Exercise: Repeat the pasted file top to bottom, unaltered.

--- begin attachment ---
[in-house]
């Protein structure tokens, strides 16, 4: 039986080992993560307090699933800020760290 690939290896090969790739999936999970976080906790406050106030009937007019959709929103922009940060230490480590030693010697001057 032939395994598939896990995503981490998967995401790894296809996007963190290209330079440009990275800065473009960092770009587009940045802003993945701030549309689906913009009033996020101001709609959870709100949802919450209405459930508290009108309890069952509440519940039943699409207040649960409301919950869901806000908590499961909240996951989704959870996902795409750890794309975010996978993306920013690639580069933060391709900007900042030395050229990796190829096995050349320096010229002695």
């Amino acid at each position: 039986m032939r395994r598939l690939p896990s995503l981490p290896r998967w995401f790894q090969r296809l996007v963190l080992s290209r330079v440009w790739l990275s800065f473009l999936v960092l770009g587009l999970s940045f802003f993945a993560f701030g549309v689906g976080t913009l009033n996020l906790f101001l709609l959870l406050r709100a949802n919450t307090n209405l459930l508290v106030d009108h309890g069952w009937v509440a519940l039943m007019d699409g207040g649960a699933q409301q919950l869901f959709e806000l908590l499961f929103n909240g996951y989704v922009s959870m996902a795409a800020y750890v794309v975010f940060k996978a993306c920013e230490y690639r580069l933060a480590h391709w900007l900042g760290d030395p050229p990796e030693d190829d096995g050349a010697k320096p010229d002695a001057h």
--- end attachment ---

[in-house]
């Protein structure tokens, strides 16, 4: 039986080992993560307090699933800020760290 690939290896090969790739999936999970976080906790406050106030009937007019959709929103922009940060230490480590030693010697001057 032939395994598939896990995503981490998967995401790894296809996007963190290209330079440009990275800065473009960092770009587009940045802003993945701030549309689906913009009033996020101001709609959870709100949802919450209405459930508290009108309890069952509440519940039943699409207040649960409301919950869901806000908590499961909240996951989704959870996902795409750890794309975010996978993306920013690639580069933060391709900007900042030395050229990796190829096995050349320096010229002695």
């Amino acid at each position: 039986m032939r395994r598939l690939p896990s995503l981490p290896r998967w995401f790894q090969r296809l996007v963190l080992s290209r330079v440009w790739l990275s800065f473009l999936v960092l770009g587009l999970s940045f802003f993945a993560f701030g549309v689906g976080t913009l009033n996020l906790f101001l709609l959870l406050r709100a949802n919450t307090n209405l459930l508290v106030d009108h309890g069952w009937v509440a519940l039943m007019d699409g207040g649960a699933q409301q919950l869901f959709e806000l908590l499961f929103n909240g996951y989704v922009s959870m996902a795409a800020y750890v794309v975010f940060k996978a993306c920013e230490y690639r580069l933060a480590h391709w900007l900042g760290d030395p050229p990796e030693d190829d096995g050349a010697k320096p010229d002695a001057h």